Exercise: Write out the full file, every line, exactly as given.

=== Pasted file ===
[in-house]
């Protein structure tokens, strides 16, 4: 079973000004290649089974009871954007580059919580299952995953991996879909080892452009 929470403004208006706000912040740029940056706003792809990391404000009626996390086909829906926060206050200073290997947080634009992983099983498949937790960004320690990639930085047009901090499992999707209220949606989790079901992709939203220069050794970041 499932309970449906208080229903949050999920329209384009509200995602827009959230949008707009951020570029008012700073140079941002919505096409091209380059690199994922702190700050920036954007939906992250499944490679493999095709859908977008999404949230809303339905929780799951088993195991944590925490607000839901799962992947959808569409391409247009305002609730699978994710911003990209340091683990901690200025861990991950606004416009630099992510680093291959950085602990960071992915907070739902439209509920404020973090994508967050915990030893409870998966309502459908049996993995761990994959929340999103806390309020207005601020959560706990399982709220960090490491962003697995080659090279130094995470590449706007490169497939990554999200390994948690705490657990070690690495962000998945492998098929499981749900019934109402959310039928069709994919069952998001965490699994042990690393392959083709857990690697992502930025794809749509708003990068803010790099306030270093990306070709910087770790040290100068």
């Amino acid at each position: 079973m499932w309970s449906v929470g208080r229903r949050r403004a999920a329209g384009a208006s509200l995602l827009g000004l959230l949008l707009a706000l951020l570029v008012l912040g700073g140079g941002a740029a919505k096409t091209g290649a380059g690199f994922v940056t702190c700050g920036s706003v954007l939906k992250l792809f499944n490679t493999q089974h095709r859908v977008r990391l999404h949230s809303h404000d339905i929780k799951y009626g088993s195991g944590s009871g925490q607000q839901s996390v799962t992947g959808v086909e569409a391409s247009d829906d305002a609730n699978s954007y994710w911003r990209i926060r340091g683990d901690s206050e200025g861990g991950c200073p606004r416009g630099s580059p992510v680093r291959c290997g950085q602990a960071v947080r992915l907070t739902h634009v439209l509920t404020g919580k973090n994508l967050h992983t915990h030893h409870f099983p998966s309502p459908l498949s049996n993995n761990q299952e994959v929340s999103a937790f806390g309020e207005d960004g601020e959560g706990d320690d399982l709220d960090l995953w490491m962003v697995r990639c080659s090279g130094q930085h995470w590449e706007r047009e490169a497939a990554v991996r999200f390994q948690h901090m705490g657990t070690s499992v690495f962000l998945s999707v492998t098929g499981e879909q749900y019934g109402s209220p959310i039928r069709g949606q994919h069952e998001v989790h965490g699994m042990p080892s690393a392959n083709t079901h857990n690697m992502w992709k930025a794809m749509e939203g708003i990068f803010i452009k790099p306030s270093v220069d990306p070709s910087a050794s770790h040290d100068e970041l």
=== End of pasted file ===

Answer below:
[in-house]
């Protein structure tokens, strides 16, 4: 079973000004290649089974009871954007580059919580299952995953991996879909080892452009 929470403004208006706000912040740029940056706003792809990391404000009626996390086909829906926060206050200073290997947080634009992983099983498949937790960004320690990639930085047009901090499992999707209220949606989790079901992709939203220069050794970041 499932309970449906208080229903949050999920329209384009509200995602827009959230949008707009951020570029008012700073140079941002919505096409091209380059690199994922702190700050920036954007939906992250499944490679493999095709859908977008999404949230809303339905929780799951088993195991944590925490607000839901799962992947959808569409391409247009305002609730699978994710911003990209340091683990901690200025861990991950606004416009630099992510680093291959950085602990960071992915907070739902439209509920404020973090994508967050915990030893409870998966309502459908049996993995761990994959929340999103806390309020207005601020959560706990399982709220960090490491962003697995080659090279130094995470590449706007490169497939990554999200390994948690705490657990070690690495962000998945492998098929499981749900019934109402959310039928069709994919069952998001965490699994042990690393392959083709857990690697992502930025794809749509708003990068803010790099306030270093990306070709910087770790040290100068």
């Amino acid at each position: 079973m499932w309970s449906v929470g208080r229903r949050r403004a999920a329209g384009a208006s509200l995602l827009g000004l959230l949008l707009a706000l951020l570029v008012l912040g700073g140079g941002a740029a919505k096409t091209g290649a380059g690199f994922v940056t702190c700050g920036s706003v954007l939906k992250l792809f499944n490679t493999q089974h095709r859908v977008r990391l999404h949230s809303h404000d339905i929780k799951y009626g088993s195991g944590s009871g925490q607000q839901s996390v799962t992947g959808v086909e569409a391409s247009d829906d305002a609730n699978s954007y994710w911003r990209i926060r340091g683990d901690s206050e200025g861990g991950c200073p606004r416009g630099s580059p992510v680093r291959c290997g950085q602990a960071v947080r992915l907070t739902h634009v439209l509920t404020g919580k973090n994508l967050h992983t915990h030893h409870f099983p998966s309502p459908l498949s049996n993995n761990q299952e994959v929340s999103a937790f806390g309020e207005d960004g601020e959560g706990d320690d399982l709220d960090l995953w490491m962003v697995r990639c080659s090279g130094q930085h995470w590449e706007r047009e490169a497939a990554v991996r999200f390994q948690h901090m705490g657990t070690s499992v690495f962000l998945s999707v492998t098929g499981e879909q749900y019934g109402s209220p959310i039928r069709g949606q994919h069952e998001v989790h965490g699994m042990p080892s690393a392959n083709t079901h857990n690697m992502w992709k930025a794809m749509e939203g708003i990068f803010i452009k790099p306030s270093v220069d990306p070709s910087a050794s770790h040290d100068e970041l």